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Last updated on April 20, 2014 at 21:20 EDT

Greater Horseshoe Bat, Rhinolophus ferrumequinum

The greater horseshoe bat (Rhinolophus ferrumequinum) can be found in Japan, Africa, Europe, China, South Asia, Korea, and Australia. It prefers a habitat in warm regions, with open scrub and trees, human settlements, and bodies of water like ponds. It will also inhabit older orchards, glades within woodlands, and permanent pastures, among other areas. Many of its roosts occur in houses in the northern areas of its range and in caves in the southern areas of its range. These bats travel to different roosts in the summer and winter, always returning the same roosts for each season.

The greater horseshoe bat can reach an average body length of up to 2.7 inches, with a wingspan that can reach between 1.3 and 1.6 inches. This species typically has soft fur, with a greyish white underbelly and greyish brown back fur. Young greater horseshoe bats are usually darker grey in color. It has a noseleaf that aids in echolocation when hunting insects.

Mating season for the greater horseshoe bat occurs between the fall and spring. Females roost together in groups of up to two hundred individuals, typically in abandoned buildings, mines, and caves. In the months of June and July, one young is born per female. Young greater horseshoe bats grow quickly, and are weaned at seven to eight weeks of age in August.

The diet of the greater horseshoe bat consists of moths and beetles. The diet of nursing females depends heavily on dung beetles, and before hibernation in the winter, every bat of this species will consume the cranefly in order to store fat. At dusk, the bats leave and will fly at different altitudes depending on the location in which they live. Flight is typically slow and erratic, but the greater horseshow bat is able to glean insects off surfaces during flight.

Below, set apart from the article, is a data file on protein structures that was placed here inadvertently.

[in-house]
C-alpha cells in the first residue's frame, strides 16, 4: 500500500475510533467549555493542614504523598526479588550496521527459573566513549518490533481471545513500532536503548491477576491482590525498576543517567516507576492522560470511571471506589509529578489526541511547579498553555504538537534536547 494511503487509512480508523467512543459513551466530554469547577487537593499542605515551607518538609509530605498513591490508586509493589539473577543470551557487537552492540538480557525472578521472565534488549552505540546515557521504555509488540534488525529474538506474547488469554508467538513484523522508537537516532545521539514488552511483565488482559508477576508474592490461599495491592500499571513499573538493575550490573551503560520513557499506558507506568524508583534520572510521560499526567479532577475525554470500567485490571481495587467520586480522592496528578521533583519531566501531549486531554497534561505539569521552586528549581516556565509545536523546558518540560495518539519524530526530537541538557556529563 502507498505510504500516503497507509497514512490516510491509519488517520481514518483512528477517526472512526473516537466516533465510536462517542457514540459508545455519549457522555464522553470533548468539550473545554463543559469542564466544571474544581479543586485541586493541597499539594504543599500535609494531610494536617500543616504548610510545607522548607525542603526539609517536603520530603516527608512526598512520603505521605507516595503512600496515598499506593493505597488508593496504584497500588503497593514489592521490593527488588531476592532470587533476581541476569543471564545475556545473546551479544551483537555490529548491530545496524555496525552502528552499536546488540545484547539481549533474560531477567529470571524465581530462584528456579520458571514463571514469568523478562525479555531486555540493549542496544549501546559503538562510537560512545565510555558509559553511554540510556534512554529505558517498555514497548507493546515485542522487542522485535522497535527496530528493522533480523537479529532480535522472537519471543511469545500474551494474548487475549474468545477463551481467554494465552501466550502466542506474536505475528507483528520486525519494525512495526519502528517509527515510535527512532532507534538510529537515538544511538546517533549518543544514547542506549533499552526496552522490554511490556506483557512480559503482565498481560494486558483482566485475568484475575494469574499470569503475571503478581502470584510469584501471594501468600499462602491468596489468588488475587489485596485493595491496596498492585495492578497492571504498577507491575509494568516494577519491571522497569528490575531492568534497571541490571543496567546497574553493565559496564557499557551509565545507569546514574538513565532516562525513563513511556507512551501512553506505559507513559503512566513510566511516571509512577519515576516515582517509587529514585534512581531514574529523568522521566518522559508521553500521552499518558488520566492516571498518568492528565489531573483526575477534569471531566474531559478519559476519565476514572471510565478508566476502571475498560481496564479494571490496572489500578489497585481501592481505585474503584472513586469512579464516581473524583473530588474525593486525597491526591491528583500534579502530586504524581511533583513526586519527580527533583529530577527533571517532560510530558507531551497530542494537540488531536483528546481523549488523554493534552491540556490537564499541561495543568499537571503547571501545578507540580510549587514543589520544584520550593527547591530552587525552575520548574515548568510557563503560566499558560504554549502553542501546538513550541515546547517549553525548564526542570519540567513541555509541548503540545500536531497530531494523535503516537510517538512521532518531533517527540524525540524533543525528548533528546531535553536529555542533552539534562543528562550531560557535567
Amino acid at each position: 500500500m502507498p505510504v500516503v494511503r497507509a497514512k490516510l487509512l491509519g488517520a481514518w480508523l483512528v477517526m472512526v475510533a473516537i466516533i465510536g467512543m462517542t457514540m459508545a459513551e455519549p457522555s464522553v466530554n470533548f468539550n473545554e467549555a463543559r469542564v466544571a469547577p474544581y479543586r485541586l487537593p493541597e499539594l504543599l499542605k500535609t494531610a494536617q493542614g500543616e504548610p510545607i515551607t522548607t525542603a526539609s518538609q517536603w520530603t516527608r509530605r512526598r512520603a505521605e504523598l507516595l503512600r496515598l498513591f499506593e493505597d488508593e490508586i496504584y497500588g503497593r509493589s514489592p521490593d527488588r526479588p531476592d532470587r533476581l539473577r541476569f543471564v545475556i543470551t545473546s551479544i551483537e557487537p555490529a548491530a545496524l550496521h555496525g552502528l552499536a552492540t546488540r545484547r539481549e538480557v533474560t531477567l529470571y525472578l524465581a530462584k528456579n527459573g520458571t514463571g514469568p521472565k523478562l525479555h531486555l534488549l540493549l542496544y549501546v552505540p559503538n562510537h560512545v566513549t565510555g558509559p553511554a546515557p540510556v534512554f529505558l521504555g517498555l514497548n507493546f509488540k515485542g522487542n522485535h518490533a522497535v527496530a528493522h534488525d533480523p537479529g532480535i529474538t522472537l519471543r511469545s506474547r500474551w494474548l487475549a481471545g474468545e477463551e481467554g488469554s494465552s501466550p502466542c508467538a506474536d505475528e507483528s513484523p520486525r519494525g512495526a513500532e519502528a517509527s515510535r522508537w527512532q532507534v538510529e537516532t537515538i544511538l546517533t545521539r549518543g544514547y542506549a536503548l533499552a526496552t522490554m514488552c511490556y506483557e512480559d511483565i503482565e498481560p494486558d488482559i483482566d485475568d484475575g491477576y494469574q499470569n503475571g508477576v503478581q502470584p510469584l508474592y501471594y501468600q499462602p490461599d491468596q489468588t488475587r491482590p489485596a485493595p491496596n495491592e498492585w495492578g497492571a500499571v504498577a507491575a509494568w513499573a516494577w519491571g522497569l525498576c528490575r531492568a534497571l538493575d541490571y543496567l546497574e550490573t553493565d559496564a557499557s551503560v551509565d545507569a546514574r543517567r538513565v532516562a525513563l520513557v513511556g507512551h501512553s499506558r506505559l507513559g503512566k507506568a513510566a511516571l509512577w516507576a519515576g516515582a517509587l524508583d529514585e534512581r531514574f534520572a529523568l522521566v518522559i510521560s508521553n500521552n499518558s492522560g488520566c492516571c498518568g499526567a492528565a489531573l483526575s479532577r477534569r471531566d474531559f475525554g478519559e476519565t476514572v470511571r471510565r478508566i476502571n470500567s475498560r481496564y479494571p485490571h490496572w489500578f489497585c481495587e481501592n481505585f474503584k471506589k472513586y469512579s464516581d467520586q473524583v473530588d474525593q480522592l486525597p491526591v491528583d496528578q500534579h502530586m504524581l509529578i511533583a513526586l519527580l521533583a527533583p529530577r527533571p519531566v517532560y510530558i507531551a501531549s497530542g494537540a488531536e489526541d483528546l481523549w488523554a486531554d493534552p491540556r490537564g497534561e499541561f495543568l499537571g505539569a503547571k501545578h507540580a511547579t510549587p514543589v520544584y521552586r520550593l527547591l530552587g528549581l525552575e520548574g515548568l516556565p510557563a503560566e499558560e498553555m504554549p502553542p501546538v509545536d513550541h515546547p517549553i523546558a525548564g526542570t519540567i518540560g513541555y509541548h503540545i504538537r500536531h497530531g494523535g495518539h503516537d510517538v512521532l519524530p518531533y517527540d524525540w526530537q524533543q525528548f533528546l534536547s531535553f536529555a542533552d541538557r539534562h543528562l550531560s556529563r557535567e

The greater horseshoe bat, although not threatened throughout its range, is not often seen in Britain and has an extremely limited range there. It is so rare that most of its roosting sites can be named, including the breeding sites at Brockley Hall Stables located near Bristol and in the Forest of dean at Littledean Hall. Its winter roosting sites include Banwell Caves, Chilmark Quarries in Wiltshire, and Compton Martin Ochre Mine. There are currently 369 roosting sites in Britain and only 35 maternity colonies.

The major causes of the bats decline in this area of its range include habitat loss and dying from agricultural pesticides. The pesticides affect the insects that this bat eats, therefore forcing it to seek food outside of its normal feeding areas. The greater horseshoe bat, as a species, appears on the IUCN Red List with a conservation status of “Least Concern”.

Image Caption: Grand Rhinolophe, Dordogne, 24. Credit: Marie Jullion/Wikipedia  (CC BY-SA 3.0)

Greater Horseshoe Bat Rhinolophus ferrumequinum